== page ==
In its most stunning National Solar Jobs Census yet, The Solar Foundation found that solar power accounted 1 of every 50 new jobs in the US in 2016. The report found that last year the solar industry added more than 51,000 jobs reaching a total of 260,077 in 2016 and helps further cement the importance of the solar industry in the US economy.
Abigail Ross Hopper, president and CEO of the Solar Energy Industries Association (SEIA) said “That's an incredible finding that proves that solar energy is increasingly becoming a linchpin in America's economy. When communities across America open their doors to solar, the jobs come racing in.” It’s the fourth consecutive year that saw more than 20 percent in jobs, which SEIA said greatly outpaces job growth nationwide.
The solar industry also supports an increasingly diverse workforce, according to the census. Last year, 9 percent of solar workers were veterans—compared to 7 percent of the overall U.S. workforce. In 2016 the amount of female solar workers reached 28 percent, up from 24 percent the year before. At the same time, the percentage of African-American solar workers increased to 7 percent in 2016 from 5 percent while the percentage of Latino or Hispanic workers increased to 17 percent from 11 percent the year before.
The National Solar Jobs Census 2016 is The Solar Foundation’s seventh annual jobs census. Jobs in the solar industry grew by 25 percent over 2015, according to the report. The report stated it was largest annual growth percentage since the foundation released its first census in 2010. Moreover, in 44 of 50 states solar jobs increased in 2016.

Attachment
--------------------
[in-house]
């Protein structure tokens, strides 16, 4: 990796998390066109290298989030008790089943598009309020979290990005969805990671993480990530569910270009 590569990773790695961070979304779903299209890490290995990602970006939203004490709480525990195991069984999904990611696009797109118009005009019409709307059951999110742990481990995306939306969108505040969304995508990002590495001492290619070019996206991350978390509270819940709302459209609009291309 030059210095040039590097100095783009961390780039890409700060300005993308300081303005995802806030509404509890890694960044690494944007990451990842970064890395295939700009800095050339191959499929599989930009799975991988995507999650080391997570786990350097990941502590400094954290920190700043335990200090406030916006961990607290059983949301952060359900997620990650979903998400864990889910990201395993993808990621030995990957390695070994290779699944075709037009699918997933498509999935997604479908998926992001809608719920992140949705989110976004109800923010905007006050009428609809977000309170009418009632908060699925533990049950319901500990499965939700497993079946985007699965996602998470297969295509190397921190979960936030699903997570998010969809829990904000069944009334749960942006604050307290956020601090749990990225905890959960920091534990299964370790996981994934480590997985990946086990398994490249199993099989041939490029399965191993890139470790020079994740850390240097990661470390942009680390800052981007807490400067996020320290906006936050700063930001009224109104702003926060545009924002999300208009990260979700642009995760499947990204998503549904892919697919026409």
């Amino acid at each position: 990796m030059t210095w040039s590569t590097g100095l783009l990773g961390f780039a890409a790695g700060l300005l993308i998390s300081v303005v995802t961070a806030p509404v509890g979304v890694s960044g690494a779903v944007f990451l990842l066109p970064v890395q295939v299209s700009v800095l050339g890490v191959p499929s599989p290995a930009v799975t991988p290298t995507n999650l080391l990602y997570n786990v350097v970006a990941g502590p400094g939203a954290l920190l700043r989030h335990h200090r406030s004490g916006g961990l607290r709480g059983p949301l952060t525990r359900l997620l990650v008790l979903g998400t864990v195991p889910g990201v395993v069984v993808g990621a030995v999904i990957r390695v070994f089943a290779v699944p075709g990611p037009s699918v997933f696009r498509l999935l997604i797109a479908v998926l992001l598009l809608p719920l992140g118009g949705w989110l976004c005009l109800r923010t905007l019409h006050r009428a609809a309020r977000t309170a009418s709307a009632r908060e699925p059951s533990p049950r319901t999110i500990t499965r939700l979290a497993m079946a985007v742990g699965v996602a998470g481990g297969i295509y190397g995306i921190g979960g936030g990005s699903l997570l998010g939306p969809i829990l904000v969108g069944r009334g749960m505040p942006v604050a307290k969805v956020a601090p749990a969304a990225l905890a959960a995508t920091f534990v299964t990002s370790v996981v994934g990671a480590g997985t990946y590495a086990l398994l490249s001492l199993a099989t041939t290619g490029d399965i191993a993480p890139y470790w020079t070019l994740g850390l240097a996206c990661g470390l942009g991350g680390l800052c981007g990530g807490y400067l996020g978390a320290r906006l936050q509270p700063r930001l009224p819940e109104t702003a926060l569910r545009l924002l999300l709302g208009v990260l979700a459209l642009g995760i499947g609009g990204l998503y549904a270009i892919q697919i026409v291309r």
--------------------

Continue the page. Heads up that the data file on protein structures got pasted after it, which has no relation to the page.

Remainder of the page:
“With a near tripling of solar jobs since 2010, the solar industry is an American success story that has created hundreds of thousands of well-paying jobs,” exclaimed Andrea Luecke, executive director of The Solar Foundation. “In 2016, we saw a dramatic increase in the solar workforce across the nation, thanks to a rapid decrease in the cost of solar panels and unprecedented consumer demand for solar installations. More than ever, it’s clear that solar energy is a low-cost, reliable, super-abundant American energy source that is driving economic growth, strengthening businesses, and making our cities smarter and more resilient.”
While the state that had the most solar jobs was California (also the state with the highest population in the country and the most solar installed). The states that followed California, in order, in terms of solar jobs were Massachusetts, Texas, Nevada and Florida, according to the report.
“Solar is an important part of our ever expanding clean energy economy in Massachusetts, supporting thousands of high-skilled careers across the Commonwealth,” said Massachusetts Gov. Charlie Baker (R). “Through the continued development of solar incentive programs, Massachusetts is positioned to double the amount of solar for half the cost to ratepayers and maintain our position as one of the best states in the country for energy diversity.”
The report, which considers solar workers as those who spend at least 50 percent of their time on solar-related work. However, it has found that approximately 90 percent of these workers spend all their work time on solar-related work. Within in the solar industry, jobs grew across all sectors, according to the report.
The biggest jobs growth was in project development, the report stated, which saw an increase of 53 percent, reaching 34,400 jobs. Sales and distribution jobs also saw a large increase of 32 percent, reaching 32,147 positions. The solar manufacturing sector also saw a 26 percent growth rate, reaching 38,121 jobs. The largest sector, installation jobs, grew by 137,133 jobs, at a rate of 14 percent.
“More and more business leaders and investors recognize that climate change presents both risks and opportunities, but they need better information to make informed decisions. The Solar Jobs Census helps provide that,” said Michael R. Bloomberg, founder of Bloomberg L.P., philanthropist, and three-term Mayor of New York City.Tweet